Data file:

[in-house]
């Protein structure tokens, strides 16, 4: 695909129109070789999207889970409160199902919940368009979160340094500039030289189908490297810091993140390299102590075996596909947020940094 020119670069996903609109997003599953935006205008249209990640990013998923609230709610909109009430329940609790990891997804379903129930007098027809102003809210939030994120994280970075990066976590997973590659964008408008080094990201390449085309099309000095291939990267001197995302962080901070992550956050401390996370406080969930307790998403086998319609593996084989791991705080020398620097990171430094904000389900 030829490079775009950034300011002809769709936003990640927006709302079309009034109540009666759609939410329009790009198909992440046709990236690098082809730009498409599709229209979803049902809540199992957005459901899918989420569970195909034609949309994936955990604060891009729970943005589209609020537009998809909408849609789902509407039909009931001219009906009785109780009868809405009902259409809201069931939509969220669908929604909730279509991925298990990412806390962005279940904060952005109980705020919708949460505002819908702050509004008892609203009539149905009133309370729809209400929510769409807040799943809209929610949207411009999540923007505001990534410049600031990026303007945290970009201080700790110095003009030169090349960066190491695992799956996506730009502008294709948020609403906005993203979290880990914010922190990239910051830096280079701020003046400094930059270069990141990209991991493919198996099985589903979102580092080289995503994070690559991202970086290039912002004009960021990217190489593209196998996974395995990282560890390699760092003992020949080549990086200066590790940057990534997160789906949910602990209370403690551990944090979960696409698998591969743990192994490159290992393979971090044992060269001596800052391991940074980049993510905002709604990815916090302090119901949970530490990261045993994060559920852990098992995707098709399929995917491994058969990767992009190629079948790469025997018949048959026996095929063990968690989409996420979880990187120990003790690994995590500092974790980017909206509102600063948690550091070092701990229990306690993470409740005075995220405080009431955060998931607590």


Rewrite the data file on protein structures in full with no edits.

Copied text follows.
[in-house]
């Protein structure tokens, strides 16, 4: 695909129109070789999207889970409160199902919940368009979160340094500039030289189908490297810091993140390299102590075996596909947020940094 020119670069996903609109997003599953935006205008249209990640990013998923609230709610909109009430329940609790990891997804379903129930007098027809102003809210939030994120994280970075990066976590997973590659964008408008080094990201390449085309099309000095291939990267001197995302962080901070992550956050401390996370406080969930307790998403086998319609593996084989791991705080020398620097990171430094904000389900 030829490079775009950034300011002809769709936003990640927006709302079309009034109540009666759609939410329009790009198909992440046709990236690098082809730009498409599709229209979803049902809540199992957005459901899918989420569970195909034609949309994936955990604060891009729970943005589209609020537009998809909408849609789902509407039909009931001219009906009785109780009868809405009902259409809201069931939509969220669908929604909730279509991925298990990412806390962005279940904060952005109980705020919708949460505002819908702050509004008892609203009539149905009133309370729809209400929510769409807040799943809209929610949207411009999540923007505001990534410049600031990026303007945290970009201080700790110095003009030169090349960066190491695992799956996506730009502008294709948020609403906005993203979290880990914010922190990239910051830096280079701020003046400094930059270069990141990209991991493919198996099985589903979102580092080289995503994070690559991202970086290039912002004009960021990217190489593209196998996974395995990282560890390699760092003992020949080549990086200066590790940057990534997160789906949910602990209370403690551990944090979960696409698998591969743990192994490159290992393979971090044992060269001596800052391991940074980049993510905002709604990815916090302090119901949970530490990261045993994060559920852990098992995707098709399929995917491994058969990767992009190629079948790469025997018949048959026996095929063990968690989409996420979880990187120990003790690994995590500092974790980017909206509102600063948690550091070092701990229990306690993470409740005075995220405080009431955060998931607590």